Read More Show Less
Sponsored
A verdant and productive urban garden in Havana. Susanne Bollinger / Wikimedia Commons

By Paul Brown

When countries run short of food, they need to find solutions fast, and one answer can be urban farming.

Read More Show Less
Trevor Noah appears on set during a taping of "The Daily Show with Trevor Noah" in New York on Nov. 26, 2018. The Daily Show With Trevor Noah / YouTube screenshot

By Lakshmi Magon

This year, three studies showed that humor is useful for engaging the public about climate change. The studies, published in The Journal of Science Communication, Comedy Studies and Science Communication, added to the growing wave of scientists, entertainers and politicians who agree.

Read More Show Less
rhodesj / Flickr / CC BY 2.0

Cities around the country are considering following the lead of Berkeley, California, which became the first city to ban the installation of natural gas lines in new homes this summer.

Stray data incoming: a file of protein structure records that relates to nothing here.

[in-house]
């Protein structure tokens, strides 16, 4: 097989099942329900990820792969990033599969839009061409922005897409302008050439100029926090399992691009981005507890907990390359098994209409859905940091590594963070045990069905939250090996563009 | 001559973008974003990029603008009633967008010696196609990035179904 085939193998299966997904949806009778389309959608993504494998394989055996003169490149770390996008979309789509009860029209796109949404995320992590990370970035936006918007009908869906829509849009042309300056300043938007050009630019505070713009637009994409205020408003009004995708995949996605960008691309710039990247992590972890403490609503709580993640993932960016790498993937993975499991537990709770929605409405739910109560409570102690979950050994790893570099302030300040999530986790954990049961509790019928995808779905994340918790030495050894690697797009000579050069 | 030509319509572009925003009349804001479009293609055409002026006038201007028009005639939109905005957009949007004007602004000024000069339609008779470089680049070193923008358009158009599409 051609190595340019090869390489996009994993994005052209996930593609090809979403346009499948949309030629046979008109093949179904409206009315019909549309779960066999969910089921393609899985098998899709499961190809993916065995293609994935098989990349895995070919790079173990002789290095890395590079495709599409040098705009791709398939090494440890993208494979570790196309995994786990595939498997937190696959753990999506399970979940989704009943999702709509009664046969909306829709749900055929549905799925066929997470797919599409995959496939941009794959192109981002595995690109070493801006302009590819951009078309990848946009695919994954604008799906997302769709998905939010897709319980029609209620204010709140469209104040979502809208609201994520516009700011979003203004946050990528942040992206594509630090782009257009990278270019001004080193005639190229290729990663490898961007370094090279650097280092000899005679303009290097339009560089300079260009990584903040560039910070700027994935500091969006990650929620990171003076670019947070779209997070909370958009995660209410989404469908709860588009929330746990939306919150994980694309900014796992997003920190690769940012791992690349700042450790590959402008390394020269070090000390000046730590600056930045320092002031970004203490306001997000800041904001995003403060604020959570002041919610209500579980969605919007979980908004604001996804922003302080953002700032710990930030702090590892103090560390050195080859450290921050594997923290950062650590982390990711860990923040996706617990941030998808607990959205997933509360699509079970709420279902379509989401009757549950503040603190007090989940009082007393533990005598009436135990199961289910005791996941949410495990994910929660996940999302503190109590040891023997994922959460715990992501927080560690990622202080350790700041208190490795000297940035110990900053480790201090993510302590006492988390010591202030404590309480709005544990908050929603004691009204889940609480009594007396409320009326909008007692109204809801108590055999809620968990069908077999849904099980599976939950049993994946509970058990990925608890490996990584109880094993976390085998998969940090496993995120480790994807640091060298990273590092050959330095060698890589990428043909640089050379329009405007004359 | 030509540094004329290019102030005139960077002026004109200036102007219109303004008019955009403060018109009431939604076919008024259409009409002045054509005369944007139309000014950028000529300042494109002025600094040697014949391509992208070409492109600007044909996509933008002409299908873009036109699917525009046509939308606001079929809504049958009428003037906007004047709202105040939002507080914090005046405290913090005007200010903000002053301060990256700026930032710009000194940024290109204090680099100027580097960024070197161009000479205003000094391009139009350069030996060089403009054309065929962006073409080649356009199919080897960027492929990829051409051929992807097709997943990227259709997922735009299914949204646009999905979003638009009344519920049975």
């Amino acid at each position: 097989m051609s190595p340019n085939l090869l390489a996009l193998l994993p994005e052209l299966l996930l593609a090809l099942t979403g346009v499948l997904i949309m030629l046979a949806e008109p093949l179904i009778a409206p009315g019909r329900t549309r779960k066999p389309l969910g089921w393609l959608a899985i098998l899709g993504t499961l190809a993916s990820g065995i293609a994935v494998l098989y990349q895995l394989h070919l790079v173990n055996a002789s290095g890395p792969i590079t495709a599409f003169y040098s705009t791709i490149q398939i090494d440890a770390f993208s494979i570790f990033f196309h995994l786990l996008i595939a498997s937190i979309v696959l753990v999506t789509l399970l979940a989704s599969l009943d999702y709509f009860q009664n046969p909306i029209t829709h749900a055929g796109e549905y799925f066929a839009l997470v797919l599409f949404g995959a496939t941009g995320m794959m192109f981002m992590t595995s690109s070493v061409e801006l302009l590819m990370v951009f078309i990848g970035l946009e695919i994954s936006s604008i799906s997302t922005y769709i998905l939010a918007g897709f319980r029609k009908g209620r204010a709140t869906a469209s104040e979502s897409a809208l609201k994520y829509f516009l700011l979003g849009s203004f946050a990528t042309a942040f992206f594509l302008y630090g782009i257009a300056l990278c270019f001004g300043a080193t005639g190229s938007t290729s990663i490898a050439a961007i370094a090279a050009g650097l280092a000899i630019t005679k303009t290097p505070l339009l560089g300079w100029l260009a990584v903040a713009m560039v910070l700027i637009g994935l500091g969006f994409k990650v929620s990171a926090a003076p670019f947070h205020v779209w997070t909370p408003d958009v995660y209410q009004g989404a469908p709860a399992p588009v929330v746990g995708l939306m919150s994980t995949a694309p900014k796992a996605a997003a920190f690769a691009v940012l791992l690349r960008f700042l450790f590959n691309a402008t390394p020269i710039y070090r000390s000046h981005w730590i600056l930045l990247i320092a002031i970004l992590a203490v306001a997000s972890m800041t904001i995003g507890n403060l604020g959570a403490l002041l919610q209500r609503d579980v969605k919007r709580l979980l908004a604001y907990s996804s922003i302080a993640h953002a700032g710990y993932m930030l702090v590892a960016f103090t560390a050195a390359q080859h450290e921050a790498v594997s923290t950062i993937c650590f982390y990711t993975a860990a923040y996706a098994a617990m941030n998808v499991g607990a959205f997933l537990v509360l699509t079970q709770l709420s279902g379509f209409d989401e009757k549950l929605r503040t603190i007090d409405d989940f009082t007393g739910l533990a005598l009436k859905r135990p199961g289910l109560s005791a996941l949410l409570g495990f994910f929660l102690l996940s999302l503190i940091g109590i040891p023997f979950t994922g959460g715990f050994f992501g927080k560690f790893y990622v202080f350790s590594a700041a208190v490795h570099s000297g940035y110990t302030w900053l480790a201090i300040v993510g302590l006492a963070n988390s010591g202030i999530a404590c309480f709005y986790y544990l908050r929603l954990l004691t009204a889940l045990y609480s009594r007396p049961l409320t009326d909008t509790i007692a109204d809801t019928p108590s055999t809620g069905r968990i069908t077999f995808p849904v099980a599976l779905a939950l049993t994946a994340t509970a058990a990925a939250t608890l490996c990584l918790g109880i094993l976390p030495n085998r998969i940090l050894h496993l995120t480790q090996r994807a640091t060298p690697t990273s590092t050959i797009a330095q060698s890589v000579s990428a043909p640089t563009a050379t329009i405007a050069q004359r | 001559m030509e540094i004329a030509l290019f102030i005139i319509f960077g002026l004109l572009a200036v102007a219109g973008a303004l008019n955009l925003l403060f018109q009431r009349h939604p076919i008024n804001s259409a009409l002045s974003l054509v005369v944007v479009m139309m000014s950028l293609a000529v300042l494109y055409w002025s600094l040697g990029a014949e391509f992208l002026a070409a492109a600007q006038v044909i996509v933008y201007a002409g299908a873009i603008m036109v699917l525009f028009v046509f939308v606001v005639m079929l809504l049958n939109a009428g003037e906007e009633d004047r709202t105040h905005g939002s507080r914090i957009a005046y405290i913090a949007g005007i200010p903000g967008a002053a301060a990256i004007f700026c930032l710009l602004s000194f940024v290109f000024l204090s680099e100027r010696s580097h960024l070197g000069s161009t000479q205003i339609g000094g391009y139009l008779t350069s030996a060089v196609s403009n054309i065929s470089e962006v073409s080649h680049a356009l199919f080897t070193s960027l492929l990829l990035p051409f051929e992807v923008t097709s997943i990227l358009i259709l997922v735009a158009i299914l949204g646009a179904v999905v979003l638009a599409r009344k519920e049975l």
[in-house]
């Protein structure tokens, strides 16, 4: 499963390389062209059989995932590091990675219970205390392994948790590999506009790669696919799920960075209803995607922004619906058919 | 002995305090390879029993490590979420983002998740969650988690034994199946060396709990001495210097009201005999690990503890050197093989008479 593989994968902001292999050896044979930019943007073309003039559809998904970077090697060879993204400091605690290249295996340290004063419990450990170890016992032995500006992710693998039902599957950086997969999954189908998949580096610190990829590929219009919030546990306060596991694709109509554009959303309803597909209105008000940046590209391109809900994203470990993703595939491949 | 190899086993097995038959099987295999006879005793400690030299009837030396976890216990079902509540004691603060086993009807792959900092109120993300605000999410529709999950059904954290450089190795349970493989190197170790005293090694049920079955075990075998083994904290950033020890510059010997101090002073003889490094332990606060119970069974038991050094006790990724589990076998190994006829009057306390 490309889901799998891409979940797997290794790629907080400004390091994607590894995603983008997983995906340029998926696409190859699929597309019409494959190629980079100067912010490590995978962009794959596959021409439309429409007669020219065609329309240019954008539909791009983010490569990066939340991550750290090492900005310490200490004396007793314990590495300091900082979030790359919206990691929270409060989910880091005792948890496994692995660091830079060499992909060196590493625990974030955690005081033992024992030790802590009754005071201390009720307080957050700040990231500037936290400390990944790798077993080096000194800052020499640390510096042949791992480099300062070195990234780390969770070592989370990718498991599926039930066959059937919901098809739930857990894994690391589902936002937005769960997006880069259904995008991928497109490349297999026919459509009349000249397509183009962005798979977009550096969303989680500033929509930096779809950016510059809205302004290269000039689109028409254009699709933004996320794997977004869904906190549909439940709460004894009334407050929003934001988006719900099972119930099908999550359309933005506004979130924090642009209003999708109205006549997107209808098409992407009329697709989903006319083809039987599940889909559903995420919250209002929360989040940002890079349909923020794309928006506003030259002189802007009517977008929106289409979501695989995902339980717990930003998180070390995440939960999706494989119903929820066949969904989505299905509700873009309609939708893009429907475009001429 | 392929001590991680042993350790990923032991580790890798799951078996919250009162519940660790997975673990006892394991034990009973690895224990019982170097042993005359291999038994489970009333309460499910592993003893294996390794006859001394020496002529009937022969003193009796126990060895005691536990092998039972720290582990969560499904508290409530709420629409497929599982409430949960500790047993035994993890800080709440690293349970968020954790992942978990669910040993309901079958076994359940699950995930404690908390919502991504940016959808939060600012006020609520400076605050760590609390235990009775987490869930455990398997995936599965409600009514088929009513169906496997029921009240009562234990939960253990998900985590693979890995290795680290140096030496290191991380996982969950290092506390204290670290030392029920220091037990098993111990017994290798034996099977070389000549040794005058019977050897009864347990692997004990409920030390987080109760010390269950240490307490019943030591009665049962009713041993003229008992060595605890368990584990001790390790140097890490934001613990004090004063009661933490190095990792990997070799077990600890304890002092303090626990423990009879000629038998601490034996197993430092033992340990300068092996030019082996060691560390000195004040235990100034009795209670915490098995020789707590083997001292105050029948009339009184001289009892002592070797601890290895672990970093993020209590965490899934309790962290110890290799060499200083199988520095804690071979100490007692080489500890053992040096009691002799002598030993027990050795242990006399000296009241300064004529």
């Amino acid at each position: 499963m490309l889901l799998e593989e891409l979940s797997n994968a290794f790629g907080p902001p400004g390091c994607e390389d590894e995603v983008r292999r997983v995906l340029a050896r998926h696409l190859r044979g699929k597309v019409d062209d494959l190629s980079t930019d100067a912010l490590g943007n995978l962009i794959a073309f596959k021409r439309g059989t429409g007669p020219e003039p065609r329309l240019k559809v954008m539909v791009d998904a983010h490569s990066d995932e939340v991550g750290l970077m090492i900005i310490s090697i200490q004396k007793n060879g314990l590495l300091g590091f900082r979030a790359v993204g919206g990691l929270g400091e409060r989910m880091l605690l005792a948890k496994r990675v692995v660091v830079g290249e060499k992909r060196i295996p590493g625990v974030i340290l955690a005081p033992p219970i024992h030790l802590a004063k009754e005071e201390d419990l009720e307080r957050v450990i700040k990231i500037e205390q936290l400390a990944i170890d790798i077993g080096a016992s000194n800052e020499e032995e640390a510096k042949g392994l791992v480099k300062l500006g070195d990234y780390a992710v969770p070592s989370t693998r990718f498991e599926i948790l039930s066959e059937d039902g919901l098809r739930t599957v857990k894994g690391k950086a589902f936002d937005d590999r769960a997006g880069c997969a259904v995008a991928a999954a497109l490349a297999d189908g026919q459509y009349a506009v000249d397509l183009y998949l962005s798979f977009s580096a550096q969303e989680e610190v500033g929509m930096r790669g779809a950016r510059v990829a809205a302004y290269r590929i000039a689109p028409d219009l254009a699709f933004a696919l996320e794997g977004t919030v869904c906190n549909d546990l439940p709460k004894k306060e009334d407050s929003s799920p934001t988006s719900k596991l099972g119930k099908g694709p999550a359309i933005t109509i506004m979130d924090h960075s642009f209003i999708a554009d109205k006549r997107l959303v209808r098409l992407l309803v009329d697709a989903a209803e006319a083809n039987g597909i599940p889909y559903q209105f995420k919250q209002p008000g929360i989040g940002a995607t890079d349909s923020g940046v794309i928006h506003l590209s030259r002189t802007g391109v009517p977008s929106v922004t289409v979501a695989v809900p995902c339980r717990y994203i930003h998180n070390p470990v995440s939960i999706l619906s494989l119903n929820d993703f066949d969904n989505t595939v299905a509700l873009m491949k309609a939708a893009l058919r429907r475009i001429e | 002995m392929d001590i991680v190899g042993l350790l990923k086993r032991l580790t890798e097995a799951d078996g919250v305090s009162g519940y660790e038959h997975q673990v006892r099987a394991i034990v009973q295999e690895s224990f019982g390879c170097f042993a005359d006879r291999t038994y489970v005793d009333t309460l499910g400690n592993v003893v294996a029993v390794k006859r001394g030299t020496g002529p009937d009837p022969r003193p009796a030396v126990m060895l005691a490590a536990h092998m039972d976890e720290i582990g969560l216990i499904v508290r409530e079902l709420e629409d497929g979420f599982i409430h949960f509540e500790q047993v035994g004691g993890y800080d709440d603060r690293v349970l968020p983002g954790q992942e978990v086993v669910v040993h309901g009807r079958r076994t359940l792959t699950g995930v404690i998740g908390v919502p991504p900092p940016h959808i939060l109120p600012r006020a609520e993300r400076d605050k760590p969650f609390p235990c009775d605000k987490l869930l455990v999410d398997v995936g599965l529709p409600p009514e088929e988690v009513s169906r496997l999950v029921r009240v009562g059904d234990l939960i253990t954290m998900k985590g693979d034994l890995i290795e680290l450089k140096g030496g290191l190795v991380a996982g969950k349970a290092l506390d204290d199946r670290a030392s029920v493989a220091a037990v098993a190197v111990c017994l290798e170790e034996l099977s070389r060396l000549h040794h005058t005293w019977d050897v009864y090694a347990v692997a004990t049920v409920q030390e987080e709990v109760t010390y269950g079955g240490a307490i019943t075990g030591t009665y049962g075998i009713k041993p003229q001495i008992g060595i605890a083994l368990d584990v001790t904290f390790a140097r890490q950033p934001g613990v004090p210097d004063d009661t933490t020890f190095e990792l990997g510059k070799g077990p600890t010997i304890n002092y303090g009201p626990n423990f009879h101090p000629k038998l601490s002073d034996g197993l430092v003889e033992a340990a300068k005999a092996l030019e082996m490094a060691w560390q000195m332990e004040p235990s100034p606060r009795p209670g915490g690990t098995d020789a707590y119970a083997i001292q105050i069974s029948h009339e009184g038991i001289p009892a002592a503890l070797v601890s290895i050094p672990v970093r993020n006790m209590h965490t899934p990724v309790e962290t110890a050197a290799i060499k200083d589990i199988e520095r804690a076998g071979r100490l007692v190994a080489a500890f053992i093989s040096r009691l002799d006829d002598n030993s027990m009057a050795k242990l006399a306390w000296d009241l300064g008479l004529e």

Read More Show Less
Sponsored
Rebecca Burgess came up with the idea of a fibersheds project to develop an eco-friendly, locally sourced wardrobe. Nicolás Boullosa / CC BY 2.0

By Tara Lohan

If I were to open my refrigerator, the origins of most of the food wouldn't be too much of a mystery — the milk, cheese and produce all come from relatively nearby farms. I can tell from the labels on other packaged goods if they're fair trade, non-GMO or organic.

Read More Show Less
A television crew reports on Hurricane Dorian while waves crash against the Banana River sea wall. Paul Hennessy / SOPA Images / LightRocket / Getty Images

By Mark Hertsgaard and Kyle Pope

Some good news, for a change, about climate change: When hundreds of newsrooms focus their attention on the climate crisis, all at the same time, the public conversation about the problem gets better: more prominent, more informative, more urgent.

Read More Show Less
U.S. Senators Chris Coons (D-Del.) and Mike Braun (R-Ind.) met with Bill Gates on Nov. 7 to discuss climate change and ways to address the challenge. Senator Chris Coons

The U.S. Senate's bipartisan climate caucus started with just two members, a Republican from Indiana and a Democrat from Delaware. Now it's up to eight members after two Democrats, one Independent and three more Republicans joined the caucus last week, as The Hill reported.

Read More Show Less